A Sinai wind is an abrasive tongue, spoken rashly.
Its words are licks of paint lifted from the lids
of Gamal Abdulnasser’s red-star Sarcophagi.
The desert sun scours father’s skull; a glazed rictus
of a face torched in tallow –
till the wick ran dry.
So his children burn.
A Gaza wind is an ancient hand, waved imperiously.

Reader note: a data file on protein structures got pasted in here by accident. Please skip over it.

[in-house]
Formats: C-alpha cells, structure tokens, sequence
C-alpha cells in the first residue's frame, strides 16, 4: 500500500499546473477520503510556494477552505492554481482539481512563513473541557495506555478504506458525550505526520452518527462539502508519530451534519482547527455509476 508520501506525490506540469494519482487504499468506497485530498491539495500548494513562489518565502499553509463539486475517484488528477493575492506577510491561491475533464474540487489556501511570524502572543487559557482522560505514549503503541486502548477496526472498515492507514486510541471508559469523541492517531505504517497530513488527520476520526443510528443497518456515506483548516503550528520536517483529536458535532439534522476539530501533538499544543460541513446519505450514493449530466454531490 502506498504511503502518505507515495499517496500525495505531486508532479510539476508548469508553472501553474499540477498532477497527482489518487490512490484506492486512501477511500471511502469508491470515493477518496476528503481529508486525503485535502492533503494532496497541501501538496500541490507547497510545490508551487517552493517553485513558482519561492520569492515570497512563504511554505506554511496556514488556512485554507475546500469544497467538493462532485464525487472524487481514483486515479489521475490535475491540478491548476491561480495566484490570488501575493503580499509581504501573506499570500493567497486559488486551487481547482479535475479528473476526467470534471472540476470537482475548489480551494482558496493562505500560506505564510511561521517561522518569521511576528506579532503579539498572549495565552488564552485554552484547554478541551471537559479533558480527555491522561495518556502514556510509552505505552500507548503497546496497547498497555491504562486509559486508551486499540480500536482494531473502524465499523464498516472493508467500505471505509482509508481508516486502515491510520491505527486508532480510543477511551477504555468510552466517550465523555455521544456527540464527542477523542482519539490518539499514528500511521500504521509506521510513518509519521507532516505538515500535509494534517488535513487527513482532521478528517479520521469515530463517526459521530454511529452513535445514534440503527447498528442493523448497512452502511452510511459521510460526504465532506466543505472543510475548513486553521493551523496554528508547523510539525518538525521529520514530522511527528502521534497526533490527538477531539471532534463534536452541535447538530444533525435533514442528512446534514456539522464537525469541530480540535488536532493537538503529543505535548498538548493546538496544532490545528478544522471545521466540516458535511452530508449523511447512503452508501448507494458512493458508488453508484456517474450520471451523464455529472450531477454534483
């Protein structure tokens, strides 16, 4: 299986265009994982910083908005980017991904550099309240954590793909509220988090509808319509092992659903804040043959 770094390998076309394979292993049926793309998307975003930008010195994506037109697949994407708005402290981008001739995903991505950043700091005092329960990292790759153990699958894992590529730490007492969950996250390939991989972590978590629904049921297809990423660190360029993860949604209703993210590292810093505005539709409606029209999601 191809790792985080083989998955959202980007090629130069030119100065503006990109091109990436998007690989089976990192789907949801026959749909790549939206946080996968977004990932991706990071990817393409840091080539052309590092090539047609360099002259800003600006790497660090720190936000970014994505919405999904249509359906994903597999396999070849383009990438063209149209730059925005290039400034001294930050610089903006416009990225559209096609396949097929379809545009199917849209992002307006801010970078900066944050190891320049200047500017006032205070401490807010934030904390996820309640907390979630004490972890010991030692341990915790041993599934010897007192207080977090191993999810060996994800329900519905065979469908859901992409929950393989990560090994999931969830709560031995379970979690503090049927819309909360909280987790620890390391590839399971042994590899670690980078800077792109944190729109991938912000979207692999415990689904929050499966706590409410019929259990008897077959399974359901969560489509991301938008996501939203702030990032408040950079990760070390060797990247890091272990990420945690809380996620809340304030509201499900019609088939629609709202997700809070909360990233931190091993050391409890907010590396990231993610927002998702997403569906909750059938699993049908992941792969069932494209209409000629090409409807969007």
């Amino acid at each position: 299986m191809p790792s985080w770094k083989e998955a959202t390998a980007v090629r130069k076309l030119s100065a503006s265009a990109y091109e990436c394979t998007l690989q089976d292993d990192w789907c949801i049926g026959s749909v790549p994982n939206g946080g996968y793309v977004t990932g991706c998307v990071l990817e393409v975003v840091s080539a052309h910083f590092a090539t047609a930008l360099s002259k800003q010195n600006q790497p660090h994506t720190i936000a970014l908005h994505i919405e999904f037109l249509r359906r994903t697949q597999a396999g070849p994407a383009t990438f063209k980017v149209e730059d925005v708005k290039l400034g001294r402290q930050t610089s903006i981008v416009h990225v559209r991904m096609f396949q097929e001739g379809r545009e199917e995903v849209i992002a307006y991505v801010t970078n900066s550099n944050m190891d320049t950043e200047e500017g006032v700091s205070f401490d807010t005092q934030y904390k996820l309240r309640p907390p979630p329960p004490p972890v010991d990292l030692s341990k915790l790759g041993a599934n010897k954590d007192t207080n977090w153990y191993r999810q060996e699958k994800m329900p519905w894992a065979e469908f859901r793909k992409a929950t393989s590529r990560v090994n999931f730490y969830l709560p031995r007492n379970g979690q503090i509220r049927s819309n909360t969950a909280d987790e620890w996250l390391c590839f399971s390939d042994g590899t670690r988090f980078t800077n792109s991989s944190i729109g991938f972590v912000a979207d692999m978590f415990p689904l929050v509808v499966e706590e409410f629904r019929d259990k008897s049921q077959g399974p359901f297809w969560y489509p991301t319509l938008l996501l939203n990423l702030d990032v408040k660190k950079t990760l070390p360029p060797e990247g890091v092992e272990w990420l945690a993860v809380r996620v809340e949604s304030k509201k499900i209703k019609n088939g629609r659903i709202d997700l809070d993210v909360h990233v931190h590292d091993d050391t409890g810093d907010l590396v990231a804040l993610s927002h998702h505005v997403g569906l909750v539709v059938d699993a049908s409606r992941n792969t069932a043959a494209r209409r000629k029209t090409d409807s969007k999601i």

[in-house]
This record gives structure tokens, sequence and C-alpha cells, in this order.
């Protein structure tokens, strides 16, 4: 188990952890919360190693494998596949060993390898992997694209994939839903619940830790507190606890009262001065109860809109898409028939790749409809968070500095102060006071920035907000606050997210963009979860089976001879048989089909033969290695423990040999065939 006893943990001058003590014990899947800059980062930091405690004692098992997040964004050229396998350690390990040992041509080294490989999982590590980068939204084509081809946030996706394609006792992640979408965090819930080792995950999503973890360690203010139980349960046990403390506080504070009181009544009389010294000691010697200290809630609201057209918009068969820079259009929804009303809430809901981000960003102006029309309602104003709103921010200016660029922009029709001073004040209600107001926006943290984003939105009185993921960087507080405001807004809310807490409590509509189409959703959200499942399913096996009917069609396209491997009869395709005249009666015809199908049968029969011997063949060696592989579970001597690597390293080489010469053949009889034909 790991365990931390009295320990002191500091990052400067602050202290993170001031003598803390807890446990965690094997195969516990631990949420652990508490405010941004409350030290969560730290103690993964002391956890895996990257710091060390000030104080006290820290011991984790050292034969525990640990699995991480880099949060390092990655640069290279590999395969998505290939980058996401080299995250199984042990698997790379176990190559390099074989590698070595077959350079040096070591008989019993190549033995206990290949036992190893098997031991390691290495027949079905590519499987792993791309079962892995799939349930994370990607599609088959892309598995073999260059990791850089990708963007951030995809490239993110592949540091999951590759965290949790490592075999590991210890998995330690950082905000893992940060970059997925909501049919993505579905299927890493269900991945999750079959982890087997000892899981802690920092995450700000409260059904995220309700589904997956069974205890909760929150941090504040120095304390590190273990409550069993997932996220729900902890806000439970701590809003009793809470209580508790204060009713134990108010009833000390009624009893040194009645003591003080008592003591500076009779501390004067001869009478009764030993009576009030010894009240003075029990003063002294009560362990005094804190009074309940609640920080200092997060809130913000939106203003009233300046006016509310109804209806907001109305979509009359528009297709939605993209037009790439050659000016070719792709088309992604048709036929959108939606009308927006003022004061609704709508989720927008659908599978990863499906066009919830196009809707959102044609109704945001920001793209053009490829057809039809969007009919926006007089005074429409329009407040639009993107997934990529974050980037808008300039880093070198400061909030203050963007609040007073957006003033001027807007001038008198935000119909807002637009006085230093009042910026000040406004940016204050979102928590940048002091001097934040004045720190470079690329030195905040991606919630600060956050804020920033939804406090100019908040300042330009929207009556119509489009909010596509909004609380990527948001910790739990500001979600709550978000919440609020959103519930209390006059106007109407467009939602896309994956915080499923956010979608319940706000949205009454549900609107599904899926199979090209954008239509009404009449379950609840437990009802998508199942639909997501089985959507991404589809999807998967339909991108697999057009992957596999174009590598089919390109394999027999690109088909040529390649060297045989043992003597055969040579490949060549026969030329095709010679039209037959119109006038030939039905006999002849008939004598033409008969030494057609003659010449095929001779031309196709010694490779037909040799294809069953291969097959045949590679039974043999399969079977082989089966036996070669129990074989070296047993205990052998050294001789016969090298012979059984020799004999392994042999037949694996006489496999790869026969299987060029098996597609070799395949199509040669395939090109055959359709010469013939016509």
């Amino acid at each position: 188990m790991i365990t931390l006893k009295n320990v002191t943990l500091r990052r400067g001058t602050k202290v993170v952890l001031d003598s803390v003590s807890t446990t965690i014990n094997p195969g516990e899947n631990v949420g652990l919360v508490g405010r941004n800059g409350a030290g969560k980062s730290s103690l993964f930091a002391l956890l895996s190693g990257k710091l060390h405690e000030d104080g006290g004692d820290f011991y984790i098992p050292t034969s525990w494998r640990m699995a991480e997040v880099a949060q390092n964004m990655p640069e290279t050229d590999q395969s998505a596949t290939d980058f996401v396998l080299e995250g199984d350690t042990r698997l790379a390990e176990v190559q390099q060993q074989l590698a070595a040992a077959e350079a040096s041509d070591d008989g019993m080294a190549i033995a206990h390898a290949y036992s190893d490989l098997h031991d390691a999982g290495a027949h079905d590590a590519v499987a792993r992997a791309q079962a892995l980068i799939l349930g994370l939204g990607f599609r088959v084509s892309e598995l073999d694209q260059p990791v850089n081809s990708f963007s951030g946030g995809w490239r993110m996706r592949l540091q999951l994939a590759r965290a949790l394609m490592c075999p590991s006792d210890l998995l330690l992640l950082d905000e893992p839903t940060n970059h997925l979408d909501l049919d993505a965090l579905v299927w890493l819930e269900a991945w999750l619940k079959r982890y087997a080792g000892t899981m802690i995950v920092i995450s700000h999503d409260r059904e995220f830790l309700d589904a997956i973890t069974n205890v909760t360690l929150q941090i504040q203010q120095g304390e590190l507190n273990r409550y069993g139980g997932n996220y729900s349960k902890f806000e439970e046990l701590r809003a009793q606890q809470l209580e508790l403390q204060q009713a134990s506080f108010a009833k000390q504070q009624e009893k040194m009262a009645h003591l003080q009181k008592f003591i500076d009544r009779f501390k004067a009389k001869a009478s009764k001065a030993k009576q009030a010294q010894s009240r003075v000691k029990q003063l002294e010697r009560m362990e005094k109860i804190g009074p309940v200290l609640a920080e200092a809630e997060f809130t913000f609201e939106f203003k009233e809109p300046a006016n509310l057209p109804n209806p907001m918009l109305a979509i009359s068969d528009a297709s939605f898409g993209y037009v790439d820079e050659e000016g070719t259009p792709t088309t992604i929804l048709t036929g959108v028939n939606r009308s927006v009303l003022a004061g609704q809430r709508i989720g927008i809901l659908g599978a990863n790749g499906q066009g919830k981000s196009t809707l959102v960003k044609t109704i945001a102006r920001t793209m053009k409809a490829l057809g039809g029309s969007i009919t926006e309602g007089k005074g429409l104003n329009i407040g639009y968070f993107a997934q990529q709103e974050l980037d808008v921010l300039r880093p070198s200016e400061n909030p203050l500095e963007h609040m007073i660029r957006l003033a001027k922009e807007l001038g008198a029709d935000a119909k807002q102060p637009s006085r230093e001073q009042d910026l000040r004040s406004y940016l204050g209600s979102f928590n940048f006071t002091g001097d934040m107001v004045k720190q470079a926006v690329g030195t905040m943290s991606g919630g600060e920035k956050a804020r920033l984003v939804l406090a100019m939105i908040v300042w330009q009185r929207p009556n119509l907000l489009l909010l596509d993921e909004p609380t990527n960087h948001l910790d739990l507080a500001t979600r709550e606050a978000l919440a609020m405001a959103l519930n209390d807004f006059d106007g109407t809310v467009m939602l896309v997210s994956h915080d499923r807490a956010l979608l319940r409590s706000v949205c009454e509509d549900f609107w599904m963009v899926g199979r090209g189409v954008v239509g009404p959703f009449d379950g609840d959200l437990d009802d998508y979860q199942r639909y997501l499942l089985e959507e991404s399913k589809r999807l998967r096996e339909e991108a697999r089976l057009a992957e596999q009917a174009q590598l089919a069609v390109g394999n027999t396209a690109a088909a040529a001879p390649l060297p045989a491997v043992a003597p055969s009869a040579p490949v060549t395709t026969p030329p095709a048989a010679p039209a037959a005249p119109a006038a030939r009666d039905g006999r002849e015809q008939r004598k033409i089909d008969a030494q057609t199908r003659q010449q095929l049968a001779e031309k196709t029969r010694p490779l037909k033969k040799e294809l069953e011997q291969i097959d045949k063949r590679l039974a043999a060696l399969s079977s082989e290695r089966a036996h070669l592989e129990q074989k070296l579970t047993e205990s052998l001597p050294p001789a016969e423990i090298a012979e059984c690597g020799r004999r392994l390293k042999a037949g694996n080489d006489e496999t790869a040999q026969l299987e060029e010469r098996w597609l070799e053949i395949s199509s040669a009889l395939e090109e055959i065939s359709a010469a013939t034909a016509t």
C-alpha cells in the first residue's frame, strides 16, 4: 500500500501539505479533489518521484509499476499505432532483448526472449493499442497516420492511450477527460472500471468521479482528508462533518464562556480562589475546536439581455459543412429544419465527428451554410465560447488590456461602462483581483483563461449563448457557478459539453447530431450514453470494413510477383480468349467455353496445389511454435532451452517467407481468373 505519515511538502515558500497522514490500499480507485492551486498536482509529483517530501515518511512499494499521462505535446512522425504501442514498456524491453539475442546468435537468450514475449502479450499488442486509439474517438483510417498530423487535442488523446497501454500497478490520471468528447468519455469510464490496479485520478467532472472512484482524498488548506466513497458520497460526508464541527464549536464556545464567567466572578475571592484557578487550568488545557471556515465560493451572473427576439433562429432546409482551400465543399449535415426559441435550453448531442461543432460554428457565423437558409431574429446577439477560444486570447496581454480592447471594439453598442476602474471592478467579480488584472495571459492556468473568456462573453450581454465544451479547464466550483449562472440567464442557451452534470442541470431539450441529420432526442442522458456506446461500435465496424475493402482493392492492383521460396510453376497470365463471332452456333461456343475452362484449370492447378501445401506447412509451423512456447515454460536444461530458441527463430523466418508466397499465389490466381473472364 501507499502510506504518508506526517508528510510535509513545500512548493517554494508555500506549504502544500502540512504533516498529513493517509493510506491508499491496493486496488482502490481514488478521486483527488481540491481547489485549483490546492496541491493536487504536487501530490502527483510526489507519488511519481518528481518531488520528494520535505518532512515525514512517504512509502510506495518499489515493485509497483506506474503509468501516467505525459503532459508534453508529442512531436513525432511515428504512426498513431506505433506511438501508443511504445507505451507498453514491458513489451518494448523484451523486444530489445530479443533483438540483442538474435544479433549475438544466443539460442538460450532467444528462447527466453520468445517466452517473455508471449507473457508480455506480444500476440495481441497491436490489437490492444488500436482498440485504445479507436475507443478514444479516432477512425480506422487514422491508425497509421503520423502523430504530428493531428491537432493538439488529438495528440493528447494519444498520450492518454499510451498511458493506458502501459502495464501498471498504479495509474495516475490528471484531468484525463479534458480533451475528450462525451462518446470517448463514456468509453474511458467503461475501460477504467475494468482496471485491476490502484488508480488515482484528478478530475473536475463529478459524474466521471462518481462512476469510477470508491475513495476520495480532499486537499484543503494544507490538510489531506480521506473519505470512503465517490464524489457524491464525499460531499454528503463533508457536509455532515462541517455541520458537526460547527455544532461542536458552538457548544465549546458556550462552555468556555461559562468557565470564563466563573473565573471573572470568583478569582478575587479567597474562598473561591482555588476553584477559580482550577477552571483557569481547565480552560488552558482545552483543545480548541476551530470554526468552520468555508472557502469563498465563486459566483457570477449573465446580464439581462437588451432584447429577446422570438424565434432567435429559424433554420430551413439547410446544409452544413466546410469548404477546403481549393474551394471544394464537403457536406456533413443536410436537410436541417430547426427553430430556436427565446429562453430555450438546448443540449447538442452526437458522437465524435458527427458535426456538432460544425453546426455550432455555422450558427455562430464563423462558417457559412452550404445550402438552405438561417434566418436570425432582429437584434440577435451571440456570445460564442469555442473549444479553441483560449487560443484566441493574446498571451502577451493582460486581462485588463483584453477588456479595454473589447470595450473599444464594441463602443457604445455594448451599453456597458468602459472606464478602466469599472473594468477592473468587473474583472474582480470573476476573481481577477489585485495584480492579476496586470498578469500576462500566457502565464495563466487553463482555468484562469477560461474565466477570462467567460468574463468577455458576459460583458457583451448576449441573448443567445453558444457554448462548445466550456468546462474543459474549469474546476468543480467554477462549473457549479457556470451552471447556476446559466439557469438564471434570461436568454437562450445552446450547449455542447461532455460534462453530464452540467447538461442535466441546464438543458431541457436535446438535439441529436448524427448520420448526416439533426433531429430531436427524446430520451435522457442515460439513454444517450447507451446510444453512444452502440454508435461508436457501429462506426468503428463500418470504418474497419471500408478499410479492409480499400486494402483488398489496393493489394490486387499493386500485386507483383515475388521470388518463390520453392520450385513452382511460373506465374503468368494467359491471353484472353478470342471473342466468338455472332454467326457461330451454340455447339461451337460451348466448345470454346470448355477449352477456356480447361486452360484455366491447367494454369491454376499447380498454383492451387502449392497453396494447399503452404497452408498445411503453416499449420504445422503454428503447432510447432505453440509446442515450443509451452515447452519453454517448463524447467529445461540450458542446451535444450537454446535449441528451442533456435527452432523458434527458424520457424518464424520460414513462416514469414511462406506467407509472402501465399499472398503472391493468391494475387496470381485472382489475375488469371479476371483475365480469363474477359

Its gesture, fingers of contempt that cover the red
of a covetous earth, hubris calls its own.
The desert sun scours father’s skull; a dry patch
where bloody-eared crops once bloomed into menorahs -
till the flood failed.
So his children pray for rain.
Nigel Holt © 2010